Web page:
About Me

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Mark Olival-Bartley studied applied linguistics at Hawaii Pacific University, attaining B.A. and M.A. degrees in Teaching English as a Second Language, and poetry at the City College of New York. He is now writing a dissertation on the sonnets of E. A. Robinson at LMU, where he tutors composition alongside editing flyers on poetry and style. His poems and translations have appeared in journals on both sides of the Atlantic. He is the resident poet at EcoHealth, where his science-themed verse is regularly featured, and a senior copyeditor at Review of International American Studies. He also teaches at M√ľnchner Volkshochschule and leads the Amerikahaus Literaturkreis.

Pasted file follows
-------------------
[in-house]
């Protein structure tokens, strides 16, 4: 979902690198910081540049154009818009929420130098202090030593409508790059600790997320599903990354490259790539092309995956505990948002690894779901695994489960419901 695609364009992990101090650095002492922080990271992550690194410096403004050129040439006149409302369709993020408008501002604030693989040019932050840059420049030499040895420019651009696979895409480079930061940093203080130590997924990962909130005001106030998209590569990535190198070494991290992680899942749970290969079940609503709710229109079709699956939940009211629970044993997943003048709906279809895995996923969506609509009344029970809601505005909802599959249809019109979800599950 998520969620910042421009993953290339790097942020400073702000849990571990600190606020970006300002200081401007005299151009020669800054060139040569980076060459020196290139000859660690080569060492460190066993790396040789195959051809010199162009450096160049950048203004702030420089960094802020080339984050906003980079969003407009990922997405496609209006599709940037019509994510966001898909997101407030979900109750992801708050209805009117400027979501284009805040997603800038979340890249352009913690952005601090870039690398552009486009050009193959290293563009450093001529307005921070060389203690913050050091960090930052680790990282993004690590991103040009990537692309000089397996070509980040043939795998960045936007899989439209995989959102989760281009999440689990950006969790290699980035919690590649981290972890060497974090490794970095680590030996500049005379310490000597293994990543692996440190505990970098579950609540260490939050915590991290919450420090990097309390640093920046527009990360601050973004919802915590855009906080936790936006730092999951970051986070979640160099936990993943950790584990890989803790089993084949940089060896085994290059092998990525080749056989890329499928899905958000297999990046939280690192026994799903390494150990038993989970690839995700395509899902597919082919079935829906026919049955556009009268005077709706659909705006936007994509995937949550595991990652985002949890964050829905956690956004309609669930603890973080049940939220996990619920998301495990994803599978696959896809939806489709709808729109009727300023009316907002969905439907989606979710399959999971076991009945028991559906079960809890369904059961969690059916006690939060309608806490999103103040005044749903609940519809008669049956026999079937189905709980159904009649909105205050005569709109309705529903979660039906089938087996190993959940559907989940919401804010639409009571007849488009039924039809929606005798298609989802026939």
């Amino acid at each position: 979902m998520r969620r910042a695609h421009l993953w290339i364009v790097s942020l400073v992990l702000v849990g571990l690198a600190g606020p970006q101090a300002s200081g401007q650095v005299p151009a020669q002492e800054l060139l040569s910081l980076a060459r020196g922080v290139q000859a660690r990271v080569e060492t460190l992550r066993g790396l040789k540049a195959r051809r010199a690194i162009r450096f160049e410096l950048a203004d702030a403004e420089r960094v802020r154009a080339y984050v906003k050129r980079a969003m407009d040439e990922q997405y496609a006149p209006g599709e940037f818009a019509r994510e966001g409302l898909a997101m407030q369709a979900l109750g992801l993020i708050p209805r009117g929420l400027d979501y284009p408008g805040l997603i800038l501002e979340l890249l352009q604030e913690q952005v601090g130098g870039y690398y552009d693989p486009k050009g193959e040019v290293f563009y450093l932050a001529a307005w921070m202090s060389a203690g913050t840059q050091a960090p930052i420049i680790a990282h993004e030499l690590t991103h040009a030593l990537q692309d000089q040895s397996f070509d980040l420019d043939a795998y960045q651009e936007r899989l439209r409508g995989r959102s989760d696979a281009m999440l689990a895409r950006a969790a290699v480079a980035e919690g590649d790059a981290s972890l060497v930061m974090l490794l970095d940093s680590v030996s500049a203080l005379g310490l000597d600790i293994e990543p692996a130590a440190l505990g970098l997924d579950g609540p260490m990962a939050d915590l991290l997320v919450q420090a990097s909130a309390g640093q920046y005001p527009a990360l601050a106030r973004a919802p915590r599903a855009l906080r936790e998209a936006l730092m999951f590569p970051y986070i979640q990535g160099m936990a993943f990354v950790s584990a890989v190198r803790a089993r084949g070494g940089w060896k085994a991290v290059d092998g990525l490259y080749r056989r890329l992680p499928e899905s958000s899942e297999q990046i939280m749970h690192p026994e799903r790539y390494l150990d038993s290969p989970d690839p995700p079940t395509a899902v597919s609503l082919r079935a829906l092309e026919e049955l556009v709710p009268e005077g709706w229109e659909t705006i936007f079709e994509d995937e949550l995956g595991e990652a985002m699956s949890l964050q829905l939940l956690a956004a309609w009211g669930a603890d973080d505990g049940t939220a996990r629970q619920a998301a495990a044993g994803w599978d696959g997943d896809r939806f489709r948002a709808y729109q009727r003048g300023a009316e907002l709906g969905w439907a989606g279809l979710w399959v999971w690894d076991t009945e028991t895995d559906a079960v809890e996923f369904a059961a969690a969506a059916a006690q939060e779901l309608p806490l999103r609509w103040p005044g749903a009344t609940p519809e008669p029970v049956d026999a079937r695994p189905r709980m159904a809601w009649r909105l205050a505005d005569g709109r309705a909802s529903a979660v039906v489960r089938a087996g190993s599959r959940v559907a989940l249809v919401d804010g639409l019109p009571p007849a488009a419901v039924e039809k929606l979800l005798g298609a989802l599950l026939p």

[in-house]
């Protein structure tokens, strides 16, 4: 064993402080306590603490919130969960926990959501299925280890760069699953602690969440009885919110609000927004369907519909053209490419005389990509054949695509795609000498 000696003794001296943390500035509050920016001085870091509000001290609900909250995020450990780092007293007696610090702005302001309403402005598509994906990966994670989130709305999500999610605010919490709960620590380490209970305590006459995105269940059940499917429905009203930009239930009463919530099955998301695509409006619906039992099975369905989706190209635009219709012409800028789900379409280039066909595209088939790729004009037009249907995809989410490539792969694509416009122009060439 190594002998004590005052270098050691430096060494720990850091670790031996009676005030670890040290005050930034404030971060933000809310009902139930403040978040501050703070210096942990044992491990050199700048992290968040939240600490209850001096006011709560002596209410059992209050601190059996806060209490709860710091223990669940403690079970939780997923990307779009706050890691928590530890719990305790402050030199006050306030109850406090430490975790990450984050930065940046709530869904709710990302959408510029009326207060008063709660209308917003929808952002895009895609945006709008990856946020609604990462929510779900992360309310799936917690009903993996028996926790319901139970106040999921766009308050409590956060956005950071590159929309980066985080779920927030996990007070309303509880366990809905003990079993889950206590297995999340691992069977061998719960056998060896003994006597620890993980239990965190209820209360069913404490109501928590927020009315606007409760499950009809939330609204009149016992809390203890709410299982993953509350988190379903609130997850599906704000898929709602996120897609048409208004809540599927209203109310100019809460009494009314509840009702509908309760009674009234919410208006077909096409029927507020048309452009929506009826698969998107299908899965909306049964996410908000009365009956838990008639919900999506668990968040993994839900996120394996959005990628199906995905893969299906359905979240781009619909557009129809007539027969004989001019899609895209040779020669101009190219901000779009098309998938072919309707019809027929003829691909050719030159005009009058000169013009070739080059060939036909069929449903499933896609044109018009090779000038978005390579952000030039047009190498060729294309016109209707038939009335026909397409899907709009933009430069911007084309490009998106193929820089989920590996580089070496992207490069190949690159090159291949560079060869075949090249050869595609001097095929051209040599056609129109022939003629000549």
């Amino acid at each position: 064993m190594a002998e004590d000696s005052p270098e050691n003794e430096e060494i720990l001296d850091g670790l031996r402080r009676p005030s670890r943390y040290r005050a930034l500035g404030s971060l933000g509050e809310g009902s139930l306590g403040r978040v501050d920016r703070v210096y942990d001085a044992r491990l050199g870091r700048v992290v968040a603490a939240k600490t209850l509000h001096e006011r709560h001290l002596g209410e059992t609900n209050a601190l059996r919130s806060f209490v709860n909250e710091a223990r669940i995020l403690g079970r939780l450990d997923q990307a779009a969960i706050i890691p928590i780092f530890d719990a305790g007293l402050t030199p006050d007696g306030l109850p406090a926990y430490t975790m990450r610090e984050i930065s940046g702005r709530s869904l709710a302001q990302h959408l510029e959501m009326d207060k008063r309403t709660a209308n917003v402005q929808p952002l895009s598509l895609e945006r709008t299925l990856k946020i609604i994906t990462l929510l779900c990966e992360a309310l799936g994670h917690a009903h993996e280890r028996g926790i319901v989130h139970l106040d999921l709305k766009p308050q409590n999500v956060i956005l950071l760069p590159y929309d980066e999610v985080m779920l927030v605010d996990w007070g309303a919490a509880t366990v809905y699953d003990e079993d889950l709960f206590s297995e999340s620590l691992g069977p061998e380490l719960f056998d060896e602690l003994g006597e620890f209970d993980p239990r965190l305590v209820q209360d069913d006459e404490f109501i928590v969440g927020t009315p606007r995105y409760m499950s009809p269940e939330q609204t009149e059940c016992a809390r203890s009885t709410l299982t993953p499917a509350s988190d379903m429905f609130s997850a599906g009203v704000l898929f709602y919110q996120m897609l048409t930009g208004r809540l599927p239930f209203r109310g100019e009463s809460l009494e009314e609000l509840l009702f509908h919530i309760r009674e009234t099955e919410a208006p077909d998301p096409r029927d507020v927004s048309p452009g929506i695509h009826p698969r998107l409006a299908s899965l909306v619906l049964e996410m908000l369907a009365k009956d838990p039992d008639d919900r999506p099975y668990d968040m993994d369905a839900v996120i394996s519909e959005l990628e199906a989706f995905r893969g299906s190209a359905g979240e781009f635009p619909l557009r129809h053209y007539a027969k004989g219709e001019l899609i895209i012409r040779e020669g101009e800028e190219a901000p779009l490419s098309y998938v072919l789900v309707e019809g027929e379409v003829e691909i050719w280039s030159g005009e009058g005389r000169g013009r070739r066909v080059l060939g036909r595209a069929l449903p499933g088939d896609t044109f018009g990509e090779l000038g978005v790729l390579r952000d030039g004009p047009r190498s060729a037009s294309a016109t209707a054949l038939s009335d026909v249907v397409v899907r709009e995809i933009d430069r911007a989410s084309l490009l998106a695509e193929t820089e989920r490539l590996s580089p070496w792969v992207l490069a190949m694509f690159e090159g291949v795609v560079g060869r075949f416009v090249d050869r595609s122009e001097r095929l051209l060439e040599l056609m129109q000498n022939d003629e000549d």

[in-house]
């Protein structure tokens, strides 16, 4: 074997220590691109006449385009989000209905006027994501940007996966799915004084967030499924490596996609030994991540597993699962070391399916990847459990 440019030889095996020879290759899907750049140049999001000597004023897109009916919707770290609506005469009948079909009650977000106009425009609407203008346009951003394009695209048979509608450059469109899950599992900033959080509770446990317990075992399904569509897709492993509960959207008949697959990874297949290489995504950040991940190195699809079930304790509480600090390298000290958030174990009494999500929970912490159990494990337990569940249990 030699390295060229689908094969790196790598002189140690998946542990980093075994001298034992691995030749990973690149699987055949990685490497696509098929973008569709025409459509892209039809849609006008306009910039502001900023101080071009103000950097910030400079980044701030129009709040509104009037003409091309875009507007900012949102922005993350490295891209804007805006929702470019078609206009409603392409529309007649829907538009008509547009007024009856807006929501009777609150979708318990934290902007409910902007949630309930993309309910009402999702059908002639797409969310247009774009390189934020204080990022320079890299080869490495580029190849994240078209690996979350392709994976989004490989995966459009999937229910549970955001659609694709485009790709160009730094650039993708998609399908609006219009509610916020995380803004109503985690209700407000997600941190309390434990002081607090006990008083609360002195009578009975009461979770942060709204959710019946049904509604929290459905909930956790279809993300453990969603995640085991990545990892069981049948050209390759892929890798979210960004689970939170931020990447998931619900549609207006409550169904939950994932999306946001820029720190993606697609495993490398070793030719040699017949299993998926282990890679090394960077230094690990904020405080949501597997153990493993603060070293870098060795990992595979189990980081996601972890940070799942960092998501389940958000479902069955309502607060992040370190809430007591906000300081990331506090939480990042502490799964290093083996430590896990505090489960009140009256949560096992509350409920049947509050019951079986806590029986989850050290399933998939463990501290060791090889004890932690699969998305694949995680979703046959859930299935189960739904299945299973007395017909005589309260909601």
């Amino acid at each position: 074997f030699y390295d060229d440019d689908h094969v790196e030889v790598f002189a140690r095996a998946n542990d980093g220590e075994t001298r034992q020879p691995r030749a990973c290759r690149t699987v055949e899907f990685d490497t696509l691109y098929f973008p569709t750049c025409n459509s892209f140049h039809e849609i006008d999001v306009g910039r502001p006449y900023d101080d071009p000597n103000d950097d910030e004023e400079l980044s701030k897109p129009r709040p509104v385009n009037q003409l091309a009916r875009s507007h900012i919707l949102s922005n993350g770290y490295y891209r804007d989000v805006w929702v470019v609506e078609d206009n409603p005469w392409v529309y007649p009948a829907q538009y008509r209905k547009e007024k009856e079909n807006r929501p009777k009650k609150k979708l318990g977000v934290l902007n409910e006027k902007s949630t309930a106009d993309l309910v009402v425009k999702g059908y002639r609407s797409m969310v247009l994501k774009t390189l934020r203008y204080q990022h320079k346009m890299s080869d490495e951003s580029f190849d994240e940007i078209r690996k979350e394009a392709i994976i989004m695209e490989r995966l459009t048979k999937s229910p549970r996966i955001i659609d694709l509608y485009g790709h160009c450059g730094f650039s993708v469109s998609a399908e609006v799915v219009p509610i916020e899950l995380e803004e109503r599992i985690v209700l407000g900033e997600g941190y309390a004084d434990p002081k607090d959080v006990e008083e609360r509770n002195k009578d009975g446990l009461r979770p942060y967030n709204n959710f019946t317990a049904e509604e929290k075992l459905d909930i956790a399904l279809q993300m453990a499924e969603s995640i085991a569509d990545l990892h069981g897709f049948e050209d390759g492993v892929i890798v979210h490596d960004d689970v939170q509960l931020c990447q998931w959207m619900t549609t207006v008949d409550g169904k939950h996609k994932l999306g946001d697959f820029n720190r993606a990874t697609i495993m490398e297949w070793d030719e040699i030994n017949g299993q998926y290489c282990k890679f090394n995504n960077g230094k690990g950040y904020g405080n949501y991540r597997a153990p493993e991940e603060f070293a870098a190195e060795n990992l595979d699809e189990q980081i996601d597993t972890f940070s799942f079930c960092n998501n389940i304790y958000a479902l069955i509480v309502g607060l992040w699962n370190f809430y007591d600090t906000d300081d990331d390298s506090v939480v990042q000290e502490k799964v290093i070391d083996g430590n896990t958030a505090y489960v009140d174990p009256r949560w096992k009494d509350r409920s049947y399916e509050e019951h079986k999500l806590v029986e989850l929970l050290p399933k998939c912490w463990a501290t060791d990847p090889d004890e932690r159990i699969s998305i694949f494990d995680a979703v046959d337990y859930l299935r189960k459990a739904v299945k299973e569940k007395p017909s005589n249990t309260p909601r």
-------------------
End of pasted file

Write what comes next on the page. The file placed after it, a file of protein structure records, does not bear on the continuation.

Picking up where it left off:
20150615

Thomas Hood

by Edwin Arlington Robinson

The man who cloaked his bitterness within
This winding-sheet of puns and pleasantries,
God never gave to look with common eyes
Upon a world of anguish and of sin:
His brother was the branded man of Lynn;       
And there are woven with his jollities
The nameless and eternal tragedies
That render hope and hopelessness akin.

We laugh, and crown him; but anon we feel
A still chord sorrow-swept,—a weird unrest       
And thin dim shadows home to midnight steal,
As if the very ghost of mirth were dead—
As if the joys of time to dream had fled,
Or sailed away with Ines to the West.

Note:  A recitation can be heard here.

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